Despite the inability to completely resolve all existing HCV genotypes and subtypes, the use of this 5′UTR genotyping method provided a sensitive and efficient means of HCV genotyping in a clinical setting, especially in light of studies which show that the clinically relevant distinction is between genotype 1 and non-type 1 (7). The use of a commercially available 5′UTR assay designed for the detection of HCV in clinical specimens provides the user with a sensitive, standardized amplification protocol specifically designed for large-volume testing and rapid turnaround time. In addition to these features, this method utilizes uracil N-glycosylase as an amplicon carryover prevention method. Together with the use of dedicated work areas and a nested sequencing primer, this method provides a reliable means of carryover control in a high-volume testing facility and still provides an acceptable template for direct sequence analysis. For these reasons, in addition to those mentioned above, we have adopted the 5′UTR direct sequencing approach to HCV genotyping as our routine diagnostic procedure.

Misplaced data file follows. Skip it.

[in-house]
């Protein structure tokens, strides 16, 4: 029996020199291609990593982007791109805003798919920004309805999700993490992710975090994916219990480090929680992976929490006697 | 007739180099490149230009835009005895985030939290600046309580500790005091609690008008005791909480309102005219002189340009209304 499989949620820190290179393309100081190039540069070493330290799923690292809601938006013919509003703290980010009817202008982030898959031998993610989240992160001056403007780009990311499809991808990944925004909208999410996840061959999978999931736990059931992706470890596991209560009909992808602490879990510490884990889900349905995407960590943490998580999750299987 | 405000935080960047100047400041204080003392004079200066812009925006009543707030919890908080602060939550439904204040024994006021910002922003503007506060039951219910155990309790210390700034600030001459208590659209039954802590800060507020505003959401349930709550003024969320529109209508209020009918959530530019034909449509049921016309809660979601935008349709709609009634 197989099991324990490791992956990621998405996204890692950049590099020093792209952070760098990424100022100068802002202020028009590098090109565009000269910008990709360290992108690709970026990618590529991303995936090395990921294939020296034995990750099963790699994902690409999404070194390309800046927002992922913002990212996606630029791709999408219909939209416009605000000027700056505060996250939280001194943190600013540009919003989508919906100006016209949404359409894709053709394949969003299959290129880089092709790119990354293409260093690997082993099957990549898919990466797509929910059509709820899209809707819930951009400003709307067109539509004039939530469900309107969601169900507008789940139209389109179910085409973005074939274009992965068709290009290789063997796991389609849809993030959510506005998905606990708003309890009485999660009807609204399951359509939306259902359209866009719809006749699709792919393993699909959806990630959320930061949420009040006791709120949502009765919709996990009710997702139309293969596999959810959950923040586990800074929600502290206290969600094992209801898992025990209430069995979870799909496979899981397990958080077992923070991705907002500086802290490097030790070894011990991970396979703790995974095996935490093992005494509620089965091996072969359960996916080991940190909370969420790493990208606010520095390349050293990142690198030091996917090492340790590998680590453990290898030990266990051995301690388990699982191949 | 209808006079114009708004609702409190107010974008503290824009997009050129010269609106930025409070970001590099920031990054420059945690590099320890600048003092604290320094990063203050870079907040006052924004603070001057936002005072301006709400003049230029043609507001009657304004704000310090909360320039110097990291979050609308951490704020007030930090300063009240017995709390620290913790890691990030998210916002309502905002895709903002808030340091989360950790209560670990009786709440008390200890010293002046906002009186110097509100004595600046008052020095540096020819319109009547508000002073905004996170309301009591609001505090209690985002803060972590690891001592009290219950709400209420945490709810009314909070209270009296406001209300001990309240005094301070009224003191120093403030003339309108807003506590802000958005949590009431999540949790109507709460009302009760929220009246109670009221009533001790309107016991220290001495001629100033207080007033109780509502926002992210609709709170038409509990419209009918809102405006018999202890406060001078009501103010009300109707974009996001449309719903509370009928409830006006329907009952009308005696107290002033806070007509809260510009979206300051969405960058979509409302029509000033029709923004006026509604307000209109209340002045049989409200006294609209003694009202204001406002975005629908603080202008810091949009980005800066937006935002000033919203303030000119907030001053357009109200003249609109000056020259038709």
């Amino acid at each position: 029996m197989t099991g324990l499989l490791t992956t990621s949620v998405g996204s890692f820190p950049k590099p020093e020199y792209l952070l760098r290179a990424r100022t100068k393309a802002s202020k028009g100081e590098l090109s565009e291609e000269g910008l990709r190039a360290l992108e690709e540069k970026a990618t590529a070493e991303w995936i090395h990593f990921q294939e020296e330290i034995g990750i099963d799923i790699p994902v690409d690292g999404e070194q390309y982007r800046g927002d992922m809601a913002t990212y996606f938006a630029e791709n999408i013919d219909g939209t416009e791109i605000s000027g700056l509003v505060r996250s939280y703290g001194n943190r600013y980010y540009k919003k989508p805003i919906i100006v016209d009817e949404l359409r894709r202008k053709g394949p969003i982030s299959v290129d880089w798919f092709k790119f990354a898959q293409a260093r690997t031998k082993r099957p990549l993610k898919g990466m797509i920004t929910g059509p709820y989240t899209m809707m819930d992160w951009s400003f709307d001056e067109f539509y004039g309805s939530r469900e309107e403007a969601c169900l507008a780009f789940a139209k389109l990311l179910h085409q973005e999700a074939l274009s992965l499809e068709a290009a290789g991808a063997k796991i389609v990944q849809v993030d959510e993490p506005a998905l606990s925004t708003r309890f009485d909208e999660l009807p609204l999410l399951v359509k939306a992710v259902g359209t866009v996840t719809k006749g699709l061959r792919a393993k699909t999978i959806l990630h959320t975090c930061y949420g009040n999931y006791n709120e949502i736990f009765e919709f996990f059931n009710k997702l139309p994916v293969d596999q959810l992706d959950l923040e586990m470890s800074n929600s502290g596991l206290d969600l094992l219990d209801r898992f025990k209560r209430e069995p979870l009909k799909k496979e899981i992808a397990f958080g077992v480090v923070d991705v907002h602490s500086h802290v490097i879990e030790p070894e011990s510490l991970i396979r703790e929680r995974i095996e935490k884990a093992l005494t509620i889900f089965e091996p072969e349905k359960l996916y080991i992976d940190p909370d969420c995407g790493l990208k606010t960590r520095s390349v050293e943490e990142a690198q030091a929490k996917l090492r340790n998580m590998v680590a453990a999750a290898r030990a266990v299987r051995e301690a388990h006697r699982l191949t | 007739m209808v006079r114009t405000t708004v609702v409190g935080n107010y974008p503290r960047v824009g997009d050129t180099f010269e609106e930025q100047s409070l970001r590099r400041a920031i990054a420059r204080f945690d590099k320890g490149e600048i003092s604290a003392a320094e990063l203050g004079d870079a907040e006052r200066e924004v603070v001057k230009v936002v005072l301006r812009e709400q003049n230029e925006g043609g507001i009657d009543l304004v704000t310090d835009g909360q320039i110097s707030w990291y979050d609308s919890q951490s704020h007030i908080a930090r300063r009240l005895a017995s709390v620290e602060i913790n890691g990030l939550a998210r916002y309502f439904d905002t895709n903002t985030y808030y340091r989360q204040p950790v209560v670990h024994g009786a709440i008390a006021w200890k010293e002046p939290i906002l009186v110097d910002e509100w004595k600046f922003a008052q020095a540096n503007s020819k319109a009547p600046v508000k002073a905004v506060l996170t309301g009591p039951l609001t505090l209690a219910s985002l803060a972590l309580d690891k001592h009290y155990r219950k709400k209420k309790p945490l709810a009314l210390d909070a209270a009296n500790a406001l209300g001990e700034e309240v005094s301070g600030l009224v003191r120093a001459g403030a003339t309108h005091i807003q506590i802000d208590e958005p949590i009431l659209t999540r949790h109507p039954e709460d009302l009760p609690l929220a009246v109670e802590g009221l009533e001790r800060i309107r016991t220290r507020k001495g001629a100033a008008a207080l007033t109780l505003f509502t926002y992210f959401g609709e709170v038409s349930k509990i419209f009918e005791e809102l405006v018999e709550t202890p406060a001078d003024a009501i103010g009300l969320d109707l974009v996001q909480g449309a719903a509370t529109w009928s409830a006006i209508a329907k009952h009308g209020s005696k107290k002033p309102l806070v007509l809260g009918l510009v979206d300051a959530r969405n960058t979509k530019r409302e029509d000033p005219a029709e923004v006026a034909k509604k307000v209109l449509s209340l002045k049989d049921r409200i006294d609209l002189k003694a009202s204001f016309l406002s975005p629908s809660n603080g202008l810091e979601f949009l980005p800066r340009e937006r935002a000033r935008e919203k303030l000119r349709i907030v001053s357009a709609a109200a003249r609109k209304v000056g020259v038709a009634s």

We thank Theresa Hoff for her assistance in manuscript preparation and all of the members of our laboratory who made this work possible. We also thank the NIDDK LTD for their assistance. Members who contributed to this study included the following: from the Department of Epidemiology, University of Pittsburgh Graduate School of Public Health, Pittsburgh, Pa., Katherine M. Detre, A. Jake Demetris, Steven H. Belle, Yuling L. Wei, Manuel Lombardero, Eric Seaberg, Sharon Lawlor, Heather Eng, Jacqueline Haber, Shannon FitzGerald, and Gerald L. Swanson; from the Departments of Medicine and Surgery, Mayo Clinic Foundation, Russell H. Wiesner, Ruud A. F. Krom, Michael K. Porayko, and Lori Schwerman; from the Departments of Medicine and Surgery, the University of Nebraska Medical Center, Omaha, Rowen K. Zetterman, Byers W. Shaw, Jr., and Karen Taylor; from the Departments of Medicine and Surgery, University of California, San Francisco, Nancy L. Ascher, John R. Lake, and Cherie Bremer-Kamp; and from the Division of Digestive Diseases and Nutrition, NIDDK, National Institutes of Health, Bethesda, Md., James Everhart and Jay H. Hoofnagle.
The LTD is supported by contracts no. N01-DK-0-2251, N01-DK-0-2252, N01-DK-0-2253, and N01-DK-0-2254 from the NIDDK.